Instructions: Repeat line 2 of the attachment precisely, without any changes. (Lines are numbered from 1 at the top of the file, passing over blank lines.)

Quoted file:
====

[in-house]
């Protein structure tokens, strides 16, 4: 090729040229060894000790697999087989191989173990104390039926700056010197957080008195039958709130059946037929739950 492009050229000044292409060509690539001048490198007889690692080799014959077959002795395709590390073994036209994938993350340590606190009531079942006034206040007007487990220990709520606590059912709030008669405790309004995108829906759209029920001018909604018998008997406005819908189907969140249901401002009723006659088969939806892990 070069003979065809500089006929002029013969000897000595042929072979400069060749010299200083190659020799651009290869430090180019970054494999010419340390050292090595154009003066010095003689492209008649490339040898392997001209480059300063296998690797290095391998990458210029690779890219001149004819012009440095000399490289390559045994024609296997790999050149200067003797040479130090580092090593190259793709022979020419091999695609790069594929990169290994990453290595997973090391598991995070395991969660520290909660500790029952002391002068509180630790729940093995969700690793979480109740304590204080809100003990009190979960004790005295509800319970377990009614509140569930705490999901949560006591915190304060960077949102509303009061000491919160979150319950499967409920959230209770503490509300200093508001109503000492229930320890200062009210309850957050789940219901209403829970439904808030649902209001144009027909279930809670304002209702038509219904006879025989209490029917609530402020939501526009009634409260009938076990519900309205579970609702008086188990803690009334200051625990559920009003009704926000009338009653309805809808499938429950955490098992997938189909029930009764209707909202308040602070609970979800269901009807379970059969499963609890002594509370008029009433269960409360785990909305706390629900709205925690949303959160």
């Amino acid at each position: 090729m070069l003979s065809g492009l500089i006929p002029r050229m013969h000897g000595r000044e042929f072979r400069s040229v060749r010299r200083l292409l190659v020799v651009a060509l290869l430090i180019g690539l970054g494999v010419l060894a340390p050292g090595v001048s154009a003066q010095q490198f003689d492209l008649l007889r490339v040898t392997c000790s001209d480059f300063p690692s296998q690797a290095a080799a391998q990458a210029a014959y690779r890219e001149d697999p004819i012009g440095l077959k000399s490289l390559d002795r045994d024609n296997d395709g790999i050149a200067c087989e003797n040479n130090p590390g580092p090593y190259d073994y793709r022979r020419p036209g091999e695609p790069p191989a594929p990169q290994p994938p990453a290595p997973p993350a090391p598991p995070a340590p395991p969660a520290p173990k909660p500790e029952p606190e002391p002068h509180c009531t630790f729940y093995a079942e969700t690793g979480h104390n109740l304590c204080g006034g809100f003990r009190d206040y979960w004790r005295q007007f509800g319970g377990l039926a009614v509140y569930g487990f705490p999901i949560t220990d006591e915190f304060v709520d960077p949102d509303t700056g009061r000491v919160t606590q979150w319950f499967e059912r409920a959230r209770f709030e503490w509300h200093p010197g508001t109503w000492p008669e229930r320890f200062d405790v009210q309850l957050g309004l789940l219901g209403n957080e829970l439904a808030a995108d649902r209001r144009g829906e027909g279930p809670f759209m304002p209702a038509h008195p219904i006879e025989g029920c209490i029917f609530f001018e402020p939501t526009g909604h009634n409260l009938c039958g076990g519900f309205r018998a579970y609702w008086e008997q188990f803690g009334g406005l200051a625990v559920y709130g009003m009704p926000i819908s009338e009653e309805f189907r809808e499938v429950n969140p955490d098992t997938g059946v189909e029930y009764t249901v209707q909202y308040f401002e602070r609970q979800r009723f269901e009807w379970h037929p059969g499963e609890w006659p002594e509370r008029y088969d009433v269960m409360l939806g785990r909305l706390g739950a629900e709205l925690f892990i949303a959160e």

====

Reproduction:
């Protein structure tokens, strides 16, 4: 090729040229060894000790697999087989191989173990104390039926700056010197957080008195039958709130059946037929739950 492009050229000044292409060509690539001048490198007889690692080799014959077959002795395709590390073994036209994938993350340590606190009531079942006034206040007007487990220990709520606590059912709030008669405790309004995108829906759209029920001018909604018998008997406005819908189907969140249901401002009723006659088969939806892990 070069003979065809500089006929002029013969000897000595042929072979400069060749010299200083190659020799651009290869430090180019970054494999010419340390050292090595154009003066010095003689492209008649490339040898392997001209480059300063296998690797290095391998990458210029690779890219001149004819012009440095000399490289390559045994024609296997790999050149200067003797040479130090580092090593190259793709022979020419091999695609790069594929990169290994990453290595997973090391598991995070395991969660520290909660500790029952002391002068509180630790729940093995969700690793979480109740304590204080809100003990009190979960004790005295509800319970377990009614509140569930705490999901949560006591915190304060960077949102509303009061000491919160979150319950499967409920959230209770503490509300200093508001109503000492229930320890200062009210309850957050789940219901209403829970439904808030649902209001144009027909279930809670304002209702038509219904006879025989209490029917609530402020939501526009009634409260009938076990519900309205579970609702008086188990803690009334200051625990559920009003009704926000009338009653309805809808499938429950955490098992997938189909029930009764209707909202308040602070609970979800269901009807379970059969499963609890002594509370008029009433269960409360785990909305706390629900709205925690949303959160």